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Delaware Value® Fund Quarterly commentary March 31, 2015

Within the Fund

For the first quarter of 2015, Delaware Value Fund (Institutional Class shares and Class A shares at net asset value) posted positive returns and outperformed its benchmark, the Russell 1000® Value Index. At the portfolio level, both stock selection and sector allocation were positives with selection effect accounting for approximately 80% of excess return.

The Fund’s investments in consumer staples and industrials contributed most to relative performance, primarily because of stock selection. The big story in consumer staples was Kraft Foods Group. In late March, the company agreed to merge with H.J. Heinz in a deal led by 3G Capital and Berkshire Hathaway. Kraft shares rose 35% on the day of the announcement and were up 39% for the quarter. At quarter end, we were digesting the details of the transaction and starting to think about the potential merits of the combination. We’ll want to get a better idea of the valuation of the new company to see if there’s a compelling reason to own the shares over the long term.

In industrials, each of the three stocks outperformed, led by defense contractor Northrop Grumman, up 9.7%. The company reported solid quarterly results and raised its full-year guidance for both sales and per-share earnings. Moreover, the 2016 federal budget currently being debated in Congress is more constructive on defense spending — a plus for Northrop and other defense companies.

Elsewhere in the portfolio, diagnostic testing provider Quest Diagnostics was a notable performer, gaining 15.2%. The company appears to be benefiting from improving healthcare utilization trends as its most recent quarterly results surpassed analysts’ expectations for both revenues and earnings. Quest gave an upbeat outlook for the year ahead and raised its dividend 15%.

The Fund’s investments in materials and healthcare caused the largest drags on relative returns. In both sectors, stock selection was the main driver of underperformance. The one materials sector holding, specialty chemical company DuPont, trailed the broader sector, -2.7% versus 0.5%. The company, which generates more than 60% of its revenue outside the United States, gave a cautious outlook for 2015 and stated that a stronger dollar would negatively affect earnings.

Among the healthcare holdings, medical products maker Baxter International, down -5.8%, fared worst. In its most recent quarterly earnings release, Baxter reduced sales and earnings guidance for the first quarter of 2015, citing foreign exchange impacts, increased generic competition, and higher manufacturing and operational costs. Later this year, Baxter will be splitting into two independent companies, one focused on biopharmaceuticals, the other on medical devices and products.

The weakest performer in the Fund’s portfolio was semi-conductor maker Intel, which fell -13.2%. The shares took a hit following Microsoft’s weaker-than-expected revenue guidance issued in late January. Intel’s stock came under renewed pressure in mid-March when the company cut its first quarter revenue outlook because of weaker PC demand and challenging economic and currency conditions. Late in the quarter, the shares partially rebounded after Intel announced it would be acquiring Altera, a leading provider of programmable logic devices (PLDs), which are used in a broad array of electronic systems.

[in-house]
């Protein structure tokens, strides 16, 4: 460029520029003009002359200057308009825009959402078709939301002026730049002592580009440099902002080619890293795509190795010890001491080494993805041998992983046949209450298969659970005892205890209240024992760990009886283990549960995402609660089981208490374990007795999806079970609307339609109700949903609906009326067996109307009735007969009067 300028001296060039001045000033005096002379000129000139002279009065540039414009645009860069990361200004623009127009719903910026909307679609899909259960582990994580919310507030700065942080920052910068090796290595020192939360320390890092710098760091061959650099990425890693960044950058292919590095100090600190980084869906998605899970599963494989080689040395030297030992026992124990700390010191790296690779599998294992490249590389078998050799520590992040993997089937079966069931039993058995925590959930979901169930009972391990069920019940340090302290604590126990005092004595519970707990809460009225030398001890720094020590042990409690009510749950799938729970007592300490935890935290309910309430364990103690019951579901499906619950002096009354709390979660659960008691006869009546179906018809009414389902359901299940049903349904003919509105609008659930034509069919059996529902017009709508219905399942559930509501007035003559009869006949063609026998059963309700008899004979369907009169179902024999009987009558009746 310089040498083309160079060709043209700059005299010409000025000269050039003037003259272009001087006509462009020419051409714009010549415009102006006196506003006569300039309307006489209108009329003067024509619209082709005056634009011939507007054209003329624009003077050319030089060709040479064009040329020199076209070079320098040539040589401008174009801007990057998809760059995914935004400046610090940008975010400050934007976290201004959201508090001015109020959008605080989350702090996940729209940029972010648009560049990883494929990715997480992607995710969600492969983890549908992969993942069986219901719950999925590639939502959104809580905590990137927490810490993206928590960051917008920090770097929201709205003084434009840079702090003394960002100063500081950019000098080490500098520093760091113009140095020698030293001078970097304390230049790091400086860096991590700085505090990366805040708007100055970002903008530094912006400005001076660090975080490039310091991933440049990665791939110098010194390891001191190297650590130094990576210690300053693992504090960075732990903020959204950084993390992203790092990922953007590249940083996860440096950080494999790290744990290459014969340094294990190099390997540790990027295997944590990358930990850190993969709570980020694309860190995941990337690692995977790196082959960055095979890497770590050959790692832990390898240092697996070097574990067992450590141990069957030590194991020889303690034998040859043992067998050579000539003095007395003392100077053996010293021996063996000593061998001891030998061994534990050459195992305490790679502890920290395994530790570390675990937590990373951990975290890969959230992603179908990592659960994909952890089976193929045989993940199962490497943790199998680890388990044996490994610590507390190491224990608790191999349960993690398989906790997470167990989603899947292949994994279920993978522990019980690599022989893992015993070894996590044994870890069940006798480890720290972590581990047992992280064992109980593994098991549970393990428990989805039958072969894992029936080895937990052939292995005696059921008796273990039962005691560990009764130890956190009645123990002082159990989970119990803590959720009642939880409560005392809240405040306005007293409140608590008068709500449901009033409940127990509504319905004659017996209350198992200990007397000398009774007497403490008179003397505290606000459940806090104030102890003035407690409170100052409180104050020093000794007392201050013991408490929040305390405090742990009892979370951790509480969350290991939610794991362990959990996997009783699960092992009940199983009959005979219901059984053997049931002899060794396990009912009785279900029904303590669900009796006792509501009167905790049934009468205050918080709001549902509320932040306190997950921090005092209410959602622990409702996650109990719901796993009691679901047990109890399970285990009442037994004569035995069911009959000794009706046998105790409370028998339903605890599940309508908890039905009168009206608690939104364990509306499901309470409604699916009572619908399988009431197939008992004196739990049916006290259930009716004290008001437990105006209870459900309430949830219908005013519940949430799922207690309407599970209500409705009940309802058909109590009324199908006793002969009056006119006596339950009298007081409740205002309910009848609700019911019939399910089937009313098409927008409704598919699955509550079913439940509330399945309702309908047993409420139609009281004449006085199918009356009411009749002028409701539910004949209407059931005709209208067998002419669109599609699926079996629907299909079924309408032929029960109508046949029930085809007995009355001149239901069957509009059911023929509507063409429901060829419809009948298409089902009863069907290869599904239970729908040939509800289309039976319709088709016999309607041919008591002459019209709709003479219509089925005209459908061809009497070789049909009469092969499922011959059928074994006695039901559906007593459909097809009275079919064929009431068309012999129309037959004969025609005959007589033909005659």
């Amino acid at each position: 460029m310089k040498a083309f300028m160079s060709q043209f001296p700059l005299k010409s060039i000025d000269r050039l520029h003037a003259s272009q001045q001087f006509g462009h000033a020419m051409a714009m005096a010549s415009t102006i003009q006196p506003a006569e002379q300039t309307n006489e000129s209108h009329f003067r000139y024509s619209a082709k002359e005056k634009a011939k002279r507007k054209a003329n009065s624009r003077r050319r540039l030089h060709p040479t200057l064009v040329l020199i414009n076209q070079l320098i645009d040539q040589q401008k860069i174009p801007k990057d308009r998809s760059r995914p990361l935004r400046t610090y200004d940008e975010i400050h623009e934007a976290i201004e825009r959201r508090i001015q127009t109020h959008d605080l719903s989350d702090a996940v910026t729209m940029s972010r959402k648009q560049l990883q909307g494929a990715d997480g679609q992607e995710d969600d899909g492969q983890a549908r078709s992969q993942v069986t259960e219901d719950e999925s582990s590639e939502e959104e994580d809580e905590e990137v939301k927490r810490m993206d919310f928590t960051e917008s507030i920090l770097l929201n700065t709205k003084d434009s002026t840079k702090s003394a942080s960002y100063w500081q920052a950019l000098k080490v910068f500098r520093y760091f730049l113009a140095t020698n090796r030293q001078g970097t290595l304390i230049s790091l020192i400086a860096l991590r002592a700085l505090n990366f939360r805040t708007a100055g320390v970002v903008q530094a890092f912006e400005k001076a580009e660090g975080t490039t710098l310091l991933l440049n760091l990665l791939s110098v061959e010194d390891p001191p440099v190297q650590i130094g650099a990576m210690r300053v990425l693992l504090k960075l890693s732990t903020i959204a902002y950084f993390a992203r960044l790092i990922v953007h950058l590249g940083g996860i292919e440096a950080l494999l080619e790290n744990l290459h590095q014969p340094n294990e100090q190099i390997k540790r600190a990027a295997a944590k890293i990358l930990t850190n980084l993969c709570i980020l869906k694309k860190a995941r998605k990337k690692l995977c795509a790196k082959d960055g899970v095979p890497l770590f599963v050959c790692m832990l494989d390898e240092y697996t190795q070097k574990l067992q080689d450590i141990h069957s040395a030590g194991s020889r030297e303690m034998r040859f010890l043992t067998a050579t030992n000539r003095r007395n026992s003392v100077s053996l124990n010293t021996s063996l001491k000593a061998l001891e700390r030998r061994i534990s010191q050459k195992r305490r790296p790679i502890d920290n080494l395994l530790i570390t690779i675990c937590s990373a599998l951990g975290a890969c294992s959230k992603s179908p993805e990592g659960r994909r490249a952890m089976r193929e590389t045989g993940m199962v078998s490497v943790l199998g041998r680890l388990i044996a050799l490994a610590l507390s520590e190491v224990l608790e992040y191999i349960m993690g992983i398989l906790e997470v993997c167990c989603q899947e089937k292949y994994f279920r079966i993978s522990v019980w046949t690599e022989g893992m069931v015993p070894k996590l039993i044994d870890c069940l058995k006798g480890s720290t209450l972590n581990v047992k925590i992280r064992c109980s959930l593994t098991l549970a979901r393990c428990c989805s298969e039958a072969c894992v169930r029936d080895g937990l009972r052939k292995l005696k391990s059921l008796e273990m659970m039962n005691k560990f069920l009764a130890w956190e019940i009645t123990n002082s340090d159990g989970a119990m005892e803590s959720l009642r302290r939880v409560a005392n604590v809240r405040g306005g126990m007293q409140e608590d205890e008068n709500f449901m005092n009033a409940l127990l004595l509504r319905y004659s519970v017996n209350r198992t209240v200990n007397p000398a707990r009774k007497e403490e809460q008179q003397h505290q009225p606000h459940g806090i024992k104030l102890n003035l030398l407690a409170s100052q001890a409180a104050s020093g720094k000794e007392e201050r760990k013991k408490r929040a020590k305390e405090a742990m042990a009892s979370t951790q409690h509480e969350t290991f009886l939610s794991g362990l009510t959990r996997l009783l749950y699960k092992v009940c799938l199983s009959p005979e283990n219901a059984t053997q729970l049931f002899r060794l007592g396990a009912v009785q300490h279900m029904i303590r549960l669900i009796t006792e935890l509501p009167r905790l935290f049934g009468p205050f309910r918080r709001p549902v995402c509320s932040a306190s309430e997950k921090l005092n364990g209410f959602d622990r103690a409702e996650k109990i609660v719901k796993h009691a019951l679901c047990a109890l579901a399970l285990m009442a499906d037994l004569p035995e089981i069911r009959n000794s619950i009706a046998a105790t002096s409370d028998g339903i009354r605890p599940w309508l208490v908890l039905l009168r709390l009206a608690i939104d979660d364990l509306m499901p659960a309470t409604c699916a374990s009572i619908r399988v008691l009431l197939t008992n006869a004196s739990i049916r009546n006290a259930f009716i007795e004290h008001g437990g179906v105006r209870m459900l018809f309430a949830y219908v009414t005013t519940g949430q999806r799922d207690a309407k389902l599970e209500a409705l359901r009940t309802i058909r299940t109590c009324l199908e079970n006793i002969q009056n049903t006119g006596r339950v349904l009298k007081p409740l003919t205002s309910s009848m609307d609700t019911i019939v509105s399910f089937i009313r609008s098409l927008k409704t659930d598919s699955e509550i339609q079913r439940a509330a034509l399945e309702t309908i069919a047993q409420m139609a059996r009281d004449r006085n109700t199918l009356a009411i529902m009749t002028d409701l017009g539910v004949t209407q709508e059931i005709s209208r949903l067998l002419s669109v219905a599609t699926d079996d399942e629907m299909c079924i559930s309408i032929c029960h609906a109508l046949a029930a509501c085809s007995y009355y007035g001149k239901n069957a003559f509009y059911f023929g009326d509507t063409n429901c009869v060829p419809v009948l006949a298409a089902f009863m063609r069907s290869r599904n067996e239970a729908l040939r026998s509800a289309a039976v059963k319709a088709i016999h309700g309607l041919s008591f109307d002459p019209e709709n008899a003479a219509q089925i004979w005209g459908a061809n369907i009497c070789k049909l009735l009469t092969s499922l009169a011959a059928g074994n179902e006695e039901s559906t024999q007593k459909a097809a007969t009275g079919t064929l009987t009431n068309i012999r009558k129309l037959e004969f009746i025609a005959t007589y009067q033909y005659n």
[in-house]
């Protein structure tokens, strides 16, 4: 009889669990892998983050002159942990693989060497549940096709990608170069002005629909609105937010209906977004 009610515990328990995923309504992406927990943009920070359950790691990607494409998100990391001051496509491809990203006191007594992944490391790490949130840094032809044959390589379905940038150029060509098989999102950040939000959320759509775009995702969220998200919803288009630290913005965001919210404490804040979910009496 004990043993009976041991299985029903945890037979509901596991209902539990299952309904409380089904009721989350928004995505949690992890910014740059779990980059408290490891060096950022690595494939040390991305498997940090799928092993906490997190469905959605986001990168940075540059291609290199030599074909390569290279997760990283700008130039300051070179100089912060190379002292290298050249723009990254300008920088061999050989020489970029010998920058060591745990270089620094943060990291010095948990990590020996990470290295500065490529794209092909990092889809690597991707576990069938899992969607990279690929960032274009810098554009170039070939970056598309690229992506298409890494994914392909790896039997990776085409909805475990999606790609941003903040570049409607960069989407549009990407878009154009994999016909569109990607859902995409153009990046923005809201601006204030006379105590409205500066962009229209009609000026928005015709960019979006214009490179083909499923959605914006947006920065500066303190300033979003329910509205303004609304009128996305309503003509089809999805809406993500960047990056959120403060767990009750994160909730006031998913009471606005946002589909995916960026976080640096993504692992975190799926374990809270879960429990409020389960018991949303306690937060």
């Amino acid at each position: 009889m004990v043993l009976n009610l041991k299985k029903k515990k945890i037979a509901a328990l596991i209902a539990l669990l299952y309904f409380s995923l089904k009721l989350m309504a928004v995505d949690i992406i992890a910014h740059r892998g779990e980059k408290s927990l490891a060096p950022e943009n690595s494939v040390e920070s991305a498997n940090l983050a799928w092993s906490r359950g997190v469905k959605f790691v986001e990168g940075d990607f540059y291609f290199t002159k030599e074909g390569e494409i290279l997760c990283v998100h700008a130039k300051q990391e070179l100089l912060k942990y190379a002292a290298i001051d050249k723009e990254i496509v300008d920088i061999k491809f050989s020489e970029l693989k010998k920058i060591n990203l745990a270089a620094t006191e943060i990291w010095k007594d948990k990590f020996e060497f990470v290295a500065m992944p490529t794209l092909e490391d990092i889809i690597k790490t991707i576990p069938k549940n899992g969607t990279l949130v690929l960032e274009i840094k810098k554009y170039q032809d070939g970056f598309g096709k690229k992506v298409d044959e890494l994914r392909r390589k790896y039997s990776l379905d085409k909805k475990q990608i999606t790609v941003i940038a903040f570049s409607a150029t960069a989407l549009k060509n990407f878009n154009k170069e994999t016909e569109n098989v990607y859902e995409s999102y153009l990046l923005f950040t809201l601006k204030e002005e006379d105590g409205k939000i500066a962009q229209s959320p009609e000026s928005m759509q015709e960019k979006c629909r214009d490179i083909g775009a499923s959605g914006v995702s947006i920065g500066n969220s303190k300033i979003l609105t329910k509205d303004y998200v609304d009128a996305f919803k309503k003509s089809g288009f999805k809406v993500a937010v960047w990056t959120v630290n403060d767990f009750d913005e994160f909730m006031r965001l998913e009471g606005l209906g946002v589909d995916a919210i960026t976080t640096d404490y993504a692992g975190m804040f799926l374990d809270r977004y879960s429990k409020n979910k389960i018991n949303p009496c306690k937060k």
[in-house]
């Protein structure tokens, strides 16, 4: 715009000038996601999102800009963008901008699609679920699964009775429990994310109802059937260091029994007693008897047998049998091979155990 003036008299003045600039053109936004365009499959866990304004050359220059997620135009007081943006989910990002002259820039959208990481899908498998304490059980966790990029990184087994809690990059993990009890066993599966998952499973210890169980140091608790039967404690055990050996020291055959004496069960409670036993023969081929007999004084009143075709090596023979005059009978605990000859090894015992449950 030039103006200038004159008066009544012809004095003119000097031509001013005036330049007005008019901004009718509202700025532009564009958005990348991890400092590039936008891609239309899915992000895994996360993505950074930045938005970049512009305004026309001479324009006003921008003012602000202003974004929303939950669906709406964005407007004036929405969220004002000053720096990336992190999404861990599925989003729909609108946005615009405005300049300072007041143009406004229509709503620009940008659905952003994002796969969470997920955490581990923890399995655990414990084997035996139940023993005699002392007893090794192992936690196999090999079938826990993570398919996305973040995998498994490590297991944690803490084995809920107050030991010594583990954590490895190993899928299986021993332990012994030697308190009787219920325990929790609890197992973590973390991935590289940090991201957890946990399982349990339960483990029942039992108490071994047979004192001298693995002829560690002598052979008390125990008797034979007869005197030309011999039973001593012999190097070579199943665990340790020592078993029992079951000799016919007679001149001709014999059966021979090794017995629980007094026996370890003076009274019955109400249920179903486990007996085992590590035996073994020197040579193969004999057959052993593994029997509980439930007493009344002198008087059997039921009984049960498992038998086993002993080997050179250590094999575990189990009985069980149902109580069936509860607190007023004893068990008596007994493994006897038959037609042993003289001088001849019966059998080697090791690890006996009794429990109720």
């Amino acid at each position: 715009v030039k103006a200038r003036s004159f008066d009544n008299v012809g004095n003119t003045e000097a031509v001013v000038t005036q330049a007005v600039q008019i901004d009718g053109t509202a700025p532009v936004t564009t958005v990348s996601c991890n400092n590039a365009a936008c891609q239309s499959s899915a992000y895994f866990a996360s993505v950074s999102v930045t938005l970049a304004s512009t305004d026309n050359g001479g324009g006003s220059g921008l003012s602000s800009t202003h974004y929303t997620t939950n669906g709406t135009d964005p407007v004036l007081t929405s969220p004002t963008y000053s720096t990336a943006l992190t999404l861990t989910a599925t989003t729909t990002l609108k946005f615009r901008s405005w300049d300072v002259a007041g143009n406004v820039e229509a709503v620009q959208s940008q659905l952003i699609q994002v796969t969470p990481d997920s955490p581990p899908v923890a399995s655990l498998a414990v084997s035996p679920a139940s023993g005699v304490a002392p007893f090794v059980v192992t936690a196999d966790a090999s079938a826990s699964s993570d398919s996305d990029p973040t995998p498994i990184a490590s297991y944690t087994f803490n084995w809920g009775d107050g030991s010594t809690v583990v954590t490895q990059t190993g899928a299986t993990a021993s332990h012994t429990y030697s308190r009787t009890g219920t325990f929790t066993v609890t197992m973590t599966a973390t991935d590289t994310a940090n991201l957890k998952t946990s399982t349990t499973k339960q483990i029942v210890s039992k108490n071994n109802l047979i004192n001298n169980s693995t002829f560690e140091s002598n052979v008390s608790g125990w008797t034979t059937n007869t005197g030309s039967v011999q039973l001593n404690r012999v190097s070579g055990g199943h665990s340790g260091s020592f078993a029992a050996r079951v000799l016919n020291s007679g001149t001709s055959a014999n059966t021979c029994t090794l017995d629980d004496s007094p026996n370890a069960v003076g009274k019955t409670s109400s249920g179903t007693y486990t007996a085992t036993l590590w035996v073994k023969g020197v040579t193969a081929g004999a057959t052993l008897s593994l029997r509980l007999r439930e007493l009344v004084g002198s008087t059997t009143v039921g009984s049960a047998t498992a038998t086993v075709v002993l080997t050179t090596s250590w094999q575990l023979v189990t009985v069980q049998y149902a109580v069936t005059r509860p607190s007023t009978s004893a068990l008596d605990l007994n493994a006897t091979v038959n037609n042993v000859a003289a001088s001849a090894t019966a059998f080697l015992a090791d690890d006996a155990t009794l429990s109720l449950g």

We added a new, 3% target weight position in CA, a leading provider of IT management software and solutions. Primarily serving large enterprises, CA develops tools for managing networks, databases, cloud applications, storage, security, and other systems. Previously known as Computer Associates, CA struggled from the late 1990s through the mid-2000s because of its aggressive pace of acquisitions (including a failed hostile takeover), accounting irregularities, SEC investigations, executive turnover and, the eventual indictment of an ex-CEO. More recently, CA had been remaking itself to gain credibility and compete more effectively. The company brought in a new CEO in 2012 (its third in 10 years) and had refreshed its senior management team in recent years.

We believed CA had solid balance sheet and cash flow attributes. Additionally, CA had a BBB+ credit rating from Standard & Poor’s. Capital management policies had been favorable as CA materially increased its dividend several years earlier and repurchased $2 billion in stock over the trailing three fiscal years (ending March 2015). In our view, the opportunity for CA lay in using cash flows from its legacy, high margin mainframe solutions business to fund initiatives with higher growth potential. In our view, this will require smart execution, disciplined expense management, and a more optimal approach to capital allocation.

Outlook

Despite its modest return in the first quarter of 2015, the broad U.S. market has made substantial gains since bottoming in March 2009. The annualized total return for the S&P 500® Index for the six years ended March 31, 2015 has been 19.7%, a cumulative gain of 194% (the cumulative total return since the March 9, 2009 bottom is actually 247%). Given our belief that higher starting valuations lead to lower long-term returns, we’re anticipating mid-single-digit annualized returns over the next five-plus years.